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Bill Dudley

The Federal Reserve Needs to Act on Powell’s Words

If central bankers don’t accelerate the taper at their policy meeting in two weeks, it’ll be too late.

Get on it, Jay.

Get on it, Jay.

Photographer: Jim Watson/AFP/Getty Images
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When the U.S. Federal Reserve holds its next policy-making meeting in mid-December, officials will face a tough decision: Whether to remove stimulus by cutting back more sharply on asset purchases, as Chair Jerome Powell suggested they might in his testimony to Congress this week. I think they should and probably will double the pace of tapering, setting a trajectory to end the asset-purchase program by mid-March.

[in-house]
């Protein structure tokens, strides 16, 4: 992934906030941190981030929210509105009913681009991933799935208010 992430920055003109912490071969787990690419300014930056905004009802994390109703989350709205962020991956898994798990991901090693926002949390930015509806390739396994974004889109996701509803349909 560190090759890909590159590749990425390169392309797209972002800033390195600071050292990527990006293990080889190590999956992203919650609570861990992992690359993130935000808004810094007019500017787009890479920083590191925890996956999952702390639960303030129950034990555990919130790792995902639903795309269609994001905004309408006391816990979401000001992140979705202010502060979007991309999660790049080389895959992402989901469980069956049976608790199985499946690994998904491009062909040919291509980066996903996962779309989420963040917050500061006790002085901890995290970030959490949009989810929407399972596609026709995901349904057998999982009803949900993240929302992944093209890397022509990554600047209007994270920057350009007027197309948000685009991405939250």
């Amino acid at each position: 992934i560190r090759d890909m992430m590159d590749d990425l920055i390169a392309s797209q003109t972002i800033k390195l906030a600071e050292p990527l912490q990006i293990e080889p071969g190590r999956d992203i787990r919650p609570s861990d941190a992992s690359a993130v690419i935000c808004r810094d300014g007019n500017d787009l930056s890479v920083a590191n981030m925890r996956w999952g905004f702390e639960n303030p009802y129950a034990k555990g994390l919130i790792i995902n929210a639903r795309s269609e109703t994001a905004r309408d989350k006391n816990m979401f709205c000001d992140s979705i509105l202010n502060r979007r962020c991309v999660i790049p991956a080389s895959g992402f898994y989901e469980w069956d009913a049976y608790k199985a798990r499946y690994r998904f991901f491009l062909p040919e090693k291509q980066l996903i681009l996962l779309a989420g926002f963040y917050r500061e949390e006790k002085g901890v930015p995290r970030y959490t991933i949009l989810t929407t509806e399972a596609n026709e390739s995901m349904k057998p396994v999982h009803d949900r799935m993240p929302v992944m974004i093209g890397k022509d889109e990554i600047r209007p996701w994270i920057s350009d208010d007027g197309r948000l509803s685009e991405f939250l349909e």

No doubt, accelerating the taper only six weeks after initiating it would be a bold move, particularly given the economic uncertainties that the new Covid variant presents. Only a few weeks ago, I would have expected the Fed to stick to the original trajectory. But now the cost-benefit analysis has evolved, for three main reasons.